While some of us are born with a silver spoon in our mouths, others have to struggle from the bottom up. The struggle to be at the top comes with a plethora of obstacles. It is not for the fainthearted. Jen Royle has gone through her own fair of struggles to become successful in a male dominated field. Today, she is an inspiration to many women and men whose dreams are bigger than their current situations.
Jen is a former Emmy Winning sports reporter turned Chef who currently resides in Boston Massachusetts. She was a longtime reporter for the New York Yankees and a national MLB reporter based in New York City. Her time in New York earned her an Emmy in 2008 for her candid interviews with MLB players arriving in New York.
Here in Boston, she’s co-hosted Dennis & Callahan’ and was the host of her own talk show, “The Jen Royle Show” on WEEI in the summer of 2013. She left WEEI for The Boston Herald to help launch “Herald Radio” and eventually hosted an online video series, “Talk of the Town,” highlighting some of Boston’s most notable current and former athletes.
She then hung up her microphone for a chef jacket attending The Cambridge School of Culinary Arts in 2014 before landing a job in Mario Batali’s newest kitchen, “Babbo Enoteca” in the Seaport.
As if that isn’t enough, she now owns her own private chef company and is actively pursuing opening a private dining space/restaurant in Boston.
JEN’S EARLY LIFE AND CHALLENGES
Jen grew up in Mansfield, Massachusetts. She however spent most of her time in Boston because both her parents had grown up there and they wanted her to be in touch with her roots. Jen’s childhood was a boring and tormenting one. She had very few friends and was bullied constantly by other kids. They did everything within their power to make her life was miserable. She says, “In first grade, other kids in my class would move my jacket from the coat rack in the hallway to a different peg so I couldn’t find it”. She always hoped the bullying would go away with time but it only got worse as she grew older. In high school, the popular girls would tell her how ugly she was and the boys would call her names when she was playing sports.
Despite her misery, Jen chose to focus on one thing she was good at: field hockey. She proceeded to play the game in college and through it; she got to hang out with popular people, albeit maintaining a low profile.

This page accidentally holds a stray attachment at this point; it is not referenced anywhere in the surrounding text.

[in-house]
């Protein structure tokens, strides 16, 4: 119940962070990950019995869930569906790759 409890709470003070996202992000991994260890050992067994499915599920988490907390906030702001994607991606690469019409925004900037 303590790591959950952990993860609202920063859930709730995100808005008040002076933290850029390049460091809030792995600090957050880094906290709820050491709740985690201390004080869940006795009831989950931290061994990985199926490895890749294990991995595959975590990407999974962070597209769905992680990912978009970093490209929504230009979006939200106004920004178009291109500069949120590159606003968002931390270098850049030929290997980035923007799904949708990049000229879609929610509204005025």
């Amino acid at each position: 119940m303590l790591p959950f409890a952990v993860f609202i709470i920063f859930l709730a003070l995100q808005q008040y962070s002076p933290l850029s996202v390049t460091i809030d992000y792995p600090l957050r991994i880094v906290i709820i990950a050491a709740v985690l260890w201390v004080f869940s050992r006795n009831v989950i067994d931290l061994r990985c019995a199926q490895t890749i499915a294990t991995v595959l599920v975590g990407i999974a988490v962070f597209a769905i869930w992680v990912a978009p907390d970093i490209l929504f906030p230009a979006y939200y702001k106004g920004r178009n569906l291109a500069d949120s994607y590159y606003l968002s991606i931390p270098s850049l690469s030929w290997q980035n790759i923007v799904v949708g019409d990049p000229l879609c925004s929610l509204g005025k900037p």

DREAMS AND ASPIRATIONS
Growing up, Jen had dreamt of one day becoming a chef or a sports anchor, two dreams that she has lived up to. Her dream to become a chef was powered by her love for cooking shows. She equally loved sports and was privileged to have a father who was an avid Boston sports fan. In her own words, she claims, “I had both cooking and sports in my blood”.
Jen’s pursuit to become a successful sports reporter was not a walk in the park. At the time, she began to pursue her career as a sports reporter; there were less than a dozen female reporters in the field. Having little exposure and few connections, she had to write for every free website and find her way into sports parties to try and meet people who were influential in the sports field.
Through it all, Jen never lost vision of what she wanted for herself. She claims, “I think personality and persistence has a lot to do with getting jobs these days”. She attributes her success as a sports Reporter to her persistence and her forthright personality, but will never deny it was exhausting.
JOURNEY TO SUCCESS
Jen believes that to be successful in any field, you have to ask for help. Adopting the ‘I know it all’ mentality, she says, is a recipe for failure. When Jen set off to Baltimore in 2009 after the Yankees won the World Series, she had little knowledge about the Ravens or the game of football in general. She however says, “Luckily, I had the best encyclopedia in the world, the locker room”. Her locker room interaction with coaches and players such as Donte Stallworth and Ray Rice exposed her to immense knowledge about sports. These players were attracted to her humility and her passion for learning. They were more than willing to help her learn. Besides asking for help, Jen had to study day and night to gain more knowledge and become competent in a field dominated by males. When Jen Left Baltimore in 2012, the Ravens took the time to make her a Going Away video, wishing her well in Boston.
Jen was a finalist on ABC’s hit reality cooking series “The Taste” and was recently a contestant on The Food Newtork’s “Beat Bobby Flay.”
She considers persistence to be the greatest attribute toward her success. “I never gave up,” she says. Jen is not the type that settles for average. She is always looking for the next big thing to embark on.
Her advice to millennials is to “Go for it and never take no for an answer”.
Jen is today, the proud owner of “Dare to Taste’, a private chef company located in Boston. Dare to taste emphasizes on presentation, professionalism and outstanding service.
Check out Jen’s Dare to Taste Company on http://daretotaste.com/
Today, Jen is looking forward to owning a restaurant, a dream she has held on to since her childhood.
Jen has worked hard to be where she is and American Sunglasses is proud to call her an Icon.